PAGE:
A lot of code is written with the objective of describing the application at a high level in a natural language style.  I can understand what it is doing even if I don't know how to program.  This can work like magic.  The problem arises when what you have written at a high level is not doing what you think it is doing.  While functional issues can be detected with good testing. How do you detect that a piece of code works correctly but performs badly, when you have a design which obscures the details about what the computer really has to do.  Even harder to detect is code which performs reasonably well most of the time but sometimes performs badly.  Even profilers won't help you much here.

The priority with low latency code is to be able to easily read what the computer needs to do to implement what you have asked it to do.  Is this operation O(1), O(log N) or O(N)?  Is this operation thread safe, and if I don't need it to be thread safe how easy is it to make it not so?

This low level code is useful to a point, but you still need to be able to understand what is going on from a high level.  There should always be one section of code which says what your component does.  This high level component calls down so you can see how it does it.  This in turn might call to low level details about how it does that exactly.  

Separation of business and infrastructure code.

Your business code is your essential complexity of your application.  These are the things you have to do to meet your requirements.  Actually how this is done should be a separate and replaceable concern.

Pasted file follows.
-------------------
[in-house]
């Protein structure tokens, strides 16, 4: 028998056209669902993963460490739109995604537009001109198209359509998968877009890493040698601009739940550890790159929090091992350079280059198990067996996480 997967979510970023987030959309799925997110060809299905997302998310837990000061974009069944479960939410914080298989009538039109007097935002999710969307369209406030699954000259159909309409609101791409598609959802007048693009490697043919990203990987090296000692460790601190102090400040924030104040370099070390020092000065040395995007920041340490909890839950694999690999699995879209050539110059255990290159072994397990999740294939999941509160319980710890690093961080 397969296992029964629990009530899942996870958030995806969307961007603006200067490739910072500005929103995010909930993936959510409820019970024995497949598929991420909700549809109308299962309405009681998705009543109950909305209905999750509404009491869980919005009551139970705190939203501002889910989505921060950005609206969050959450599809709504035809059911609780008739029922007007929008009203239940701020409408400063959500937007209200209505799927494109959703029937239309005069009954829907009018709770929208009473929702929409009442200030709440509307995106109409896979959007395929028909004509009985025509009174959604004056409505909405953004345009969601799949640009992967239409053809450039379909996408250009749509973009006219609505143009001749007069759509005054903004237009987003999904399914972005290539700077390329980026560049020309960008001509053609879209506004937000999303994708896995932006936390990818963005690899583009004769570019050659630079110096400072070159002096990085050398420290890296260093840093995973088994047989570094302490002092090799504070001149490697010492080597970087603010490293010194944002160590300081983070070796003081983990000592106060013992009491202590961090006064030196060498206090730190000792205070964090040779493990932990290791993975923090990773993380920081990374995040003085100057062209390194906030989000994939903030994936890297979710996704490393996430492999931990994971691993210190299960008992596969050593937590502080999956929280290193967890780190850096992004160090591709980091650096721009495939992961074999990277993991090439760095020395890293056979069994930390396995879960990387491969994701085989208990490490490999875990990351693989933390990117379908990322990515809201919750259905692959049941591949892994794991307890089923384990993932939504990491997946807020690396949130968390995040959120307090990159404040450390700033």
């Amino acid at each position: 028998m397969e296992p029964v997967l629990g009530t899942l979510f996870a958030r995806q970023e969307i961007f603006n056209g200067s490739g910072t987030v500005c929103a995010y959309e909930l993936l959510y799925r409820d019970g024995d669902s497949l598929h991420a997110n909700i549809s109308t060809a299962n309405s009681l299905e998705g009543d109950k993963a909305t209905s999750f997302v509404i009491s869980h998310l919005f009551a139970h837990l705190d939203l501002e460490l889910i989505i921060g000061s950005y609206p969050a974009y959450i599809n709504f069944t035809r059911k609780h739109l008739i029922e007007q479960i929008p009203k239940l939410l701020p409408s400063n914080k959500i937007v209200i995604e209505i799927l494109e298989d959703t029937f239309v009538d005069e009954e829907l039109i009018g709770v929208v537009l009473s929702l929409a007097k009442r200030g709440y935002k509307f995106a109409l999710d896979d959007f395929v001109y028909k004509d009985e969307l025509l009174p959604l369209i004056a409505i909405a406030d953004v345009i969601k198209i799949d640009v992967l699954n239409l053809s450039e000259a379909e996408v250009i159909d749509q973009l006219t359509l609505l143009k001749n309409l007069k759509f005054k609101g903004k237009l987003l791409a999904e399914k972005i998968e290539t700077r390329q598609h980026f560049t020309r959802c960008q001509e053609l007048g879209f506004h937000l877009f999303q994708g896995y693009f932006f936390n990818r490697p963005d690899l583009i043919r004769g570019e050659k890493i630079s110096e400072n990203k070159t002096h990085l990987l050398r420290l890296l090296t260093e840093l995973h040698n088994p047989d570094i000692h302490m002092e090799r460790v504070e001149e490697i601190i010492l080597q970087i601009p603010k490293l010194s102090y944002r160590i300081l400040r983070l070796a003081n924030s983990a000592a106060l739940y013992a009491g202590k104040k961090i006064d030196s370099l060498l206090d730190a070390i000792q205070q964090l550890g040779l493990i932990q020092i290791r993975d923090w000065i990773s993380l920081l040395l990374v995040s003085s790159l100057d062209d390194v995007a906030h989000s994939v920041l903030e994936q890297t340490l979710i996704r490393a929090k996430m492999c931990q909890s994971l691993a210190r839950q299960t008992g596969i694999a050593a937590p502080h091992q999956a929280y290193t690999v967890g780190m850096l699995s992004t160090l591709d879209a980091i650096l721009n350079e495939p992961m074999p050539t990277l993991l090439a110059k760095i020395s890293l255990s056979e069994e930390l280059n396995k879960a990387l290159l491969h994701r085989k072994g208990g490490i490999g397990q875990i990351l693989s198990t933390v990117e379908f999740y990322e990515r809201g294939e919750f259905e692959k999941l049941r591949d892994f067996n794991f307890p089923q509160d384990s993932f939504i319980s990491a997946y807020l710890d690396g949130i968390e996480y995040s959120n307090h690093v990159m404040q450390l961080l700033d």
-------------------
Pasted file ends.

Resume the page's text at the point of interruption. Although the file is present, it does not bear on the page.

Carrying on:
Your infrastructure code is your enabler code which should be able to be easily replaced without changing what your application does. 

If your application doesn't do what it should, you should be able to change your business logic to fix it. If the application doesn't work the way it should, you should be able to change your infrastructure with some confidence that your application will still do what it is required to do.

Where can I see examples of low latency coding?

A place to start is with open source libraries designed for low latency.  These include;

- Aeron - IPC Messaging
- Chronicle - Low latency persistence, distributed access and data transformation libraries.

How much difference can it make?

Using low latency techniques can improve the typical performance of an application dramatically, also increasing it's throughput.  In terms of the consistency, the 99%th percentile of the latency can be reduced by a factor of 10, 100 or even 1000, by taking out complexity in the application.

Design for as fast as possible?

This is not the key priority for the projects we work on.  It's just not productive.  The main priority is to develop the simplest solution to solve the problem for the performance needed, but with the option to make it faster with a little effort, but only if it has been identified that this is required.

Simplicity also improve maintainability

The rule of thumb we use is that a successful system will cost around three times as much to maintain as it cost to build.  Simplicity and transparency of what your system is doing, helps minimize your costs longer term as well has help deliver a working application with less risk, in a shorter time frame.

If simplicity is so great why doesn't everybody do it?

Making a big, complex system is easy, you just keep adding bits until it works.  Making a system simple is hard and takes experience.  You often need years of experience developing the same type of solution to know when you can avoid adding anything more than you really need to.

Next article

In my next article I will be looking at how Chronicle libraries can be used to develop a low latency application.